No one dared to explore the cave until 1869 when Henry T. Blow, a lead mining magnate from St Louis, and a few miners lowered themselves into the hole in the mountain. They found no lead, but reported marble in the flat ceiling of the chamber known today as the “Shoe Room.” As a result of their account, hill folk renamed the chambers and passageways under the sinkhole Marble Cave. Folklore, and later, newspapers and magazines, romanticized the legends and speculations about the chasm atop Roark Mountain.
In the late 1870s, railroads pushed into new territories of the United States. The A. & P.R.R. tracks reached Springfield, but the mountainsides around Branson and the cave proved too rugged for railroad expansion. The cave remained undisturbed for 13 years after the miners’ exploration. Although more settlers moved into the White River Valley, tales about Bald Knobbers and the sight of thousands of bats flying from the sinkhole in twilight kept people from lowering themselves into the inky black hole.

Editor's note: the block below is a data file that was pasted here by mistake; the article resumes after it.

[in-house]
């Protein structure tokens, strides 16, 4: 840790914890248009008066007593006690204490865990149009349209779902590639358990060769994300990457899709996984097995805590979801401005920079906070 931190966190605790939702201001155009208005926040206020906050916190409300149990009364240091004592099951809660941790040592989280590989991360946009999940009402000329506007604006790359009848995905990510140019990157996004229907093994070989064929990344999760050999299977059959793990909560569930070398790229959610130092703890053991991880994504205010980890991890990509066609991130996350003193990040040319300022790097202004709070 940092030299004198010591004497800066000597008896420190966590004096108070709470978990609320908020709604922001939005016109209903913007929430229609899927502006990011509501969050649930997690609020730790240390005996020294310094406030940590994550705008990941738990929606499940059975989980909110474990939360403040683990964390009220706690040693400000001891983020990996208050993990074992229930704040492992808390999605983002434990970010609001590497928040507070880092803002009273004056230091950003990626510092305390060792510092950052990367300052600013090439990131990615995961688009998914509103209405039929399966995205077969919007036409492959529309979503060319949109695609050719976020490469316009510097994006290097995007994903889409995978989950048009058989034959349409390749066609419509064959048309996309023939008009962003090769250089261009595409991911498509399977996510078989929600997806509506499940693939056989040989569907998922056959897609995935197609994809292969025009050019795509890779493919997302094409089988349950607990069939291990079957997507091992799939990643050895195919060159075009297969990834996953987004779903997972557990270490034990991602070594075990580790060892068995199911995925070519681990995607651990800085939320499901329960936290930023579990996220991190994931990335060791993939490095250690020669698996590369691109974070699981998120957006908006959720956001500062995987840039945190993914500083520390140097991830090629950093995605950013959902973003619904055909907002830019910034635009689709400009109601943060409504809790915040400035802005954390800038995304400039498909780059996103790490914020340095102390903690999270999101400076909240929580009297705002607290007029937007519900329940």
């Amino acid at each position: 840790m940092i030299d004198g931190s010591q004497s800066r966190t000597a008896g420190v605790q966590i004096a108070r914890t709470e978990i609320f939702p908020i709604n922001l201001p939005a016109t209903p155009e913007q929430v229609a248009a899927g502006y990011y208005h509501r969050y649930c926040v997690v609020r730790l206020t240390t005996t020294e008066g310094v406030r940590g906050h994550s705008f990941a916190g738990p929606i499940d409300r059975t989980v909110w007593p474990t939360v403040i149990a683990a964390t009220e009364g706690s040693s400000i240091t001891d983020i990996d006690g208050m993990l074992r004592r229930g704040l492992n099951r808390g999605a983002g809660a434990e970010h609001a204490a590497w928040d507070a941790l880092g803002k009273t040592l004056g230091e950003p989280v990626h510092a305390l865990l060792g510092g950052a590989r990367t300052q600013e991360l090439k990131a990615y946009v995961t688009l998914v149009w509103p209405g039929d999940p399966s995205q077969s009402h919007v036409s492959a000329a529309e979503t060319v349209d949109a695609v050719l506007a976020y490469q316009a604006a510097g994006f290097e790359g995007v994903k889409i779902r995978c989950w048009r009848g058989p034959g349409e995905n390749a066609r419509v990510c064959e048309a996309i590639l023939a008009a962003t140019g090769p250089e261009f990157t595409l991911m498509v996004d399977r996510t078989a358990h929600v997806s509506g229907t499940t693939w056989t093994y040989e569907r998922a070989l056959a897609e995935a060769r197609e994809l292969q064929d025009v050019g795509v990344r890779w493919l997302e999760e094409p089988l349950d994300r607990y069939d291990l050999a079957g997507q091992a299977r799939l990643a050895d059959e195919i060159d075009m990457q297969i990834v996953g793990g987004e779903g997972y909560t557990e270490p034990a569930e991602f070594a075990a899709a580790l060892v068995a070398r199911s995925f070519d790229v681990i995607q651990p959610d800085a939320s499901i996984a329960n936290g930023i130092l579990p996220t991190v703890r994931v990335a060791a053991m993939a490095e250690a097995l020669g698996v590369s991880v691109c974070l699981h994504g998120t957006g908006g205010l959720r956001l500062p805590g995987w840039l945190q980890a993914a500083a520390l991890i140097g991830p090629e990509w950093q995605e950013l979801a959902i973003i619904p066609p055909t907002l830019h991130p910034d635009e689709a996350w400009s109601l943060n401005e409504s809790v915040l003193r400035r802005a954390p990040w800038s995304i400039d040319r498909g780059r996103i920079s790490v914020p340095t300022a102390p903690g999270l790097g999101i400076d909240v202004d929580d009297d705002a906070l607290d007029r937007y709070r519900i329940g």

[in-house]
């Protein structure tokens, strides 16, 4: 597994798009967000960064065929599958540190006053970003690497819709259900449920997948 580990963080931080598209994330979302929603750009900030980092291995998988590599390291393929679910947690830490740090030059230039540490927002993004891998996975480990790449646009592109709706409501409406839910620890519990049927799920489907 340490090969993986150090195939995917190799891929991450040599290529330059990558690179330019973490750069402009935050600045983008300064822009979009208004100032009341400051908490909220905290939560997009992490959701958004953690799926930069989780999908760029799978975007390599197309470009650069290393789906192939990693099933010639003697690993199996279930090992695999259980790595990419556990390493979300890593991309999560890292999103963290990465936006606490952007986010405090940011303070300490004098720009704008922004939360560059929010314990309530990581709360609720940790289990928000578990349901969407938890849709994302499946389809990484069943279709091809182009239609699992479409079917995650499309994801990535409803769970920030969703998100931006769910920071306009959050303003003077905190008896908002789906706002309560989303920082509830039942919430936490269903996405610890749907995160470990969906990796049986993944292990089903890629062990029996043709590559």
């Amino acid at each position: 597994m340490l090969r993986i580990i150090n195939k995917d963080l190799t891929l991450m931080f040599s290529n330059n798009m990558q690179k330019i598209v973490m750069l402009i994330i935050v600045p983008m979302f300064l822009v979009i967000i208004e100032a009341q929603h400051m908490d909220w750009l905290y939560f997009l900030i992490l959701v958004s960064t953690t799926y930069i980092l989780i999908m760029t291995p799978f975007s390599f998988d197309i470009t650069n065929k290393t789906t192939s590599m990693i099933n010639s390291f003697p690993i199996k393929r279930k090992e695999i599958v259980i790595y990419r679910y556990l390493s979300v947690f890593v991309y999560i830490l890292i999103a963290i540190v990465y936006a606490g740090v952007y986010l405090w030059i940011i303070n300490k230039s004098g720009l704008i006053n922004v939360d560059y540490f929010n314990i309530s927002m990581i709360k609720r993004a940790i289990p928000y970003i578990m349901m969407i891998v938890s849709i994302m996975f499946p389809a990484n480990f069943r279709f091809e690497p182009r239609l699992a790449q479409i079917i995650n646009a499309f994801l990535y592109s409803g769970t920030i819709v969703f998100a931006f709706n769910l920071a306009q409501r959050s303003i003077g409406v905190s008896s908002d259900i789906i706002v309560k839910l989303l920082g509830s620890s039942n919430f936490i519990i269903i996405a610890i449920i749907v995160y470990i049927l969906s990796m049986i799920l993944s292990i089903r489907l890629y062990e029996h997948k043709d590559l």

By 1883, Truman S. Powell, T. Hodges Jones, and several other men from Lamar, Missouri, explored the property and formed the Marble Cave Mining and Manufacturing Company, expecting to mine treasured marble. The company’s geologist confirmed that the ceilings and walls were limestone. Massive piles of bat guano (droppings), 25 feet in height, proved the only resource of value. To recoup their investment, the miners lowered ore carts and donkeys into what today is called the Cathedral Room. They mined out the guano, which brought $700 a ton for the manufacture of gun power and fertilizer. A pulley system lifted huge buckets loaded with the “black gold”out of the cave. However, the donkeys fared poorly, and most died of pneumonia.
After four and a half years, Marble Cave Mining Company closed all operations, leaving the platted town called Marmaros at the mouth of the cave deserted. The mining venture had created a bustling village that boasted a hotel, a general store, a pottery shop, a white oak furniture factory, a school, and rumor has it, a saloon. Marmaros was a stagecoach stop between Springfield, Missouri, and Berryville, Arkansas.